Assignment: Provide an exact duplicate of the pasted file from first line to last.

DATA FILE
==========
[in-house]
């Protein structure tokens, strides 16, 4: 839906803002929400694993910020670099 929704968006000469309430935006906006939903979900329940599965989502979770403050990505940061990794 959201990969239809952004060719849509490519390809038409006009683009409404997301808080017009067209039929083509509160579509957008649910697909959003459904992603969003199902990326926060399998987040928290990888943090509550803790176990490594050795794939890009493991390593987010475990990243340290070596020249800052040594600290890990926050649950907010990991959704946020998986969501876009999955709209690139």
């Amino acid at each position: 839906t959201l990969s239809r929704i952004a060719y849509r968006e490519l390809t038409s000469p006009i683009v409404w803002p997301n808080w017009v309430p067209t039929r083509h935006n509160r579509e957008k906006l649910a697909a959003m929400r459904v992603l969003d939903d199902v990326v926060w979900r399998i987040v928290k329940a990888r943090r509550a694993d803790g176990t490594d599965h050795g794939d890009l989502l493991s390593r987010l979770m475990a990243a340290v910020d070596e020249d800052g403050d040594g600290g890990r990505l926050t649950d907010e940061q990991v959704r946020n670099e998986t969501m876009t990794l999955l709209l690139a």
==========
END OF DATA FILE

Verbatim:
[in-house]
């Protein structure tokens, strides 16, 4: 839906803002929400694993910020670099 929704968006000469309430935006906006939903979900329940599965989502979770403050990505940061990794 959201990969239809952004060719849509490519390809038409006009683009409404997301808080017009067209039929083509509160579509957008649910697909959003459904992603969003199902990326926060399998987040928290990888943090509550803790176990490594050795794939890009493991390593987010475990990243340290070596020249800052040594600290890990926050649950907010990991959704946020998986969501876009999955709209690139």
């Amino acid at each position: 839906t959201l990969s239809r929704i952004a060719y849509r968006e490519l390809t038409s000469p006009i683009v409404w803002p997301n808080w017009v309430p067209t039929r083509h935006n509160r579509e957008k906006l649910a697909a959003m929400r459904v992603l969003d939903d199902v990326v926060w979900r399998i987040v928290k329940a990888r943090r509550a694993d803790g176990t490594d599965h050795g794939d890009l989502l493991s390593r987010l979770m475990a990243a340290v910020d070596e020249d800052g403050d040594g600290g890990r990505l926050t649950d907010e940061q990991v959704r946020n670099e998986t969501m876009t990794l999955l709209l690139a």